“Why I Ended the University of Chicago Protest Encampment.” — University of Chicago president Paul Alivisatos

2024.04.29 GWU Anti-Israel Protest, Washington, DC USA 120 63113. (Photo: Ted Eytan)

Why I Ended the University of Chicago Protest Encampment,” explained UC head Paul Alivisatos in an op-ed for the Wall Street Journal this week.

As pro-Palestine protests and on-campus chaos have spread over the past weeks — resulting in hundreds of arrests — a few bright spots have emerged in a depressing landscape otherwise littered with antisemitism, lawlessness, and violence.

Some elite universities have by turns bowed to protesting students and, possibly worse, dithered as the crisis escalated.

Sometimes doing nothing is doing something. In this case, universities that failed to act even as protests descended into lawbreaking and violence created undue danger for the police officers eventually called to intervene. Doing nothing, in these cases, heightened the risk of injury and death for all participants, principals, and community stakeholders.

Incubating such a dangerous and chaotic atmosphere on campus also exposed universities, and their managers, to legal liability as yet unknown. Already, throngs of board members, alumni, donors, boosters, parents, et al are lining up to complain and/or organize class-action lawsuits.

But while some universities failed this test of leadership, others demonstrated the moral clarity, character, and good decision-making for which the Ivy League has been famous.

For his chief reason, University of Chicago president Paul Alivisatos gave the following: “Students demanded that we side against Israel, violating the core principle of institutional neutrality.”

However, Alivisatos could just as well have toplined his other key points.

“As president of the University of Chicago, I ended the encampment that occupied the University’s Main Quad for more than a week,” he confessed. “The Tuesday morning action resulted in no arrests. Recent months have seen tremendous contention over protests on campuses, including pressure campaigns from every direction. That made this a decision of enormous import for the university.”

“When the encampment formed on our campus, I said I would uphold the university’s principles and resist the forces tearing at the fabric of higher education,” he explained. “I didn’t direct immediate action against the encampment. I authorized discussions with the protesters regarding an end to the encampment in response to some of their demands. But when I concluded that the essential goals that animated those demands were incompatible with deep principles of the university, I decided to end the encampment with intervention.”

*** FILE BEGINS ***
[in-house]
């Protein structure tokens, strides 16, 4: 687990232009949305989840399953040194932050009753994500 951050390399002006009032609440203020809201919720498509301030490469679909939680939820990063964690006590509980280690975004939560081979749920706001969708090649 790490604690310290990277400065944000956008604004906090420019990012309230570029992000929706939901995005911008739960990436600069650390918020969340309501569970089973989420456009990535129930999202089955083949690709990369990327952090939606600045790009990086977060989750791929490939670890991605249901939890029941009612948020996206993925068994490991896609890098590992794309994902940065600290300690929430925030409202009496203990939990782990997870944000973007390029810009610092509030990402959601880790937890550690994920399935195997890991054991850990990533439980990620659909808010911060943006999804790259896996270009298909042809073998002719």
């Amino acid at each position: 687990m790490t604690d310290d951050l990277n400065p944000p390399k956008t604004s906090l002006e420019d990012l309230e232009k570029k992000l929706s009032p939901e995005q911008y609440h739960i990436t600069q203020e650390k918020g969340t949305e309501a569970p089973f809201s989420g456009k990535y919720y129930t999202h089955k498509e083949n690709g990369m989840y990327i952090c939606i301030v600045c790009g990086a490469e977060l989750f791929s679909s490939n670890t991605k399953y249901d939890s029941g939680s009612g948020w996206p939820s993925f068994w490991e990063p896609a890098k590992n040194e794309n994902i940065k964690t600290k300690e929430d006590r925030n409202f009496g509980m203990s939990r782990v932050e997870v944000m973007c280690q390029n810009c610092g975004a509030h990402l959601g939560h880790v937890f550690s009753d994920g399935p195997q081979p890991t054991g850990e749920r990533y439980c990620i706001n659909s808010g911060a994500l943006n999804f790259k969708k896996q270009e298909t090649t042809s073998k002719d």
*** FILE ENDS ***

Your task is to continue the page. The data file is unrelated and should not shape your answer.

“Immediate intervention is consistent with enforcing reasonable regulations on the time, place and manner of speech, and it has the advantage of minimizing disruption,” he wrote.

Chicago University’s president described his meetings with protesting students and their leadership. While both sides seemed to work in good faith during the discussions, a common cause could not be found.

“Why then didn’t we reach a resolution?” Alivisatos asked. “Because at the core of the demands was what I believe is a deep disagreement about a principle, one that can’t be papered over with carefully crafted words, creative adjustments to programming, or any other negotiable remedy.”

“Underpinning the demands was a call for the university to diminish ties with Israel and increase ties with the Palestinians in Gaza,” he revealed. “In short, the protesters were determined that the university should take sides in the conflict in Israel and Gaza. Other demands would have led to having political goals guide core aspects of the university’s institutional approaches, from how we invest our endowment to when and how I make statements.”

“Faculty members and students are more than free to engage in advocacy on one side or the other,” he wrote. “But if the university did so as an institution, it would no longer be much of a university.”

In so doing, Alivisatos wasn’t in the majority, but he wasn’t alone.

University of Florida prez tells colleges to take his school’s lead on anti-Israel protests,” wrote Ryan King for the New York Post on May 5, 2024.

“We believe in the right to free speech,” University of Florida president Ben Sasse told CNN. “We believe in the right to free assembly, and you can try to persuade people. But what you see happening on so many campuses across the country is instead of drawing the line in speech and action, a lot of universities bizarrely give the most attention and most voice to the smallest, angriest group, and it’s just not what we’re going to do here.”

“And what we tell all of our students, protesters and non, is there are two things we’re going to affirm over and over again: We will always defend your right to free speech and free assembly,” Sasse said.

“And also, we have time, place and manner restrictions, and you don’t get to take over the whole university,” Sasse outlined. “People don’t get to spit at cops. You don’t get to barricade yourselves in buildings. You don’t get to disrupt somebody else’s commencement.”

“I ran by our group of protesters waving their Palestinian flag; we protect their right to do that,” he continued. “But we have rules. One of those rules is we don’t allow camping on campus. And so, you can’t start to build an encampment.”

“But our goal is not to arrest people,” Sasse went on. ““It’s to help them get into compliance with the rules. They can protest. They can try to persuade people, but they don’t get to build a camp. Nobody, else does either.”

(contributing writer, Brooke Bell)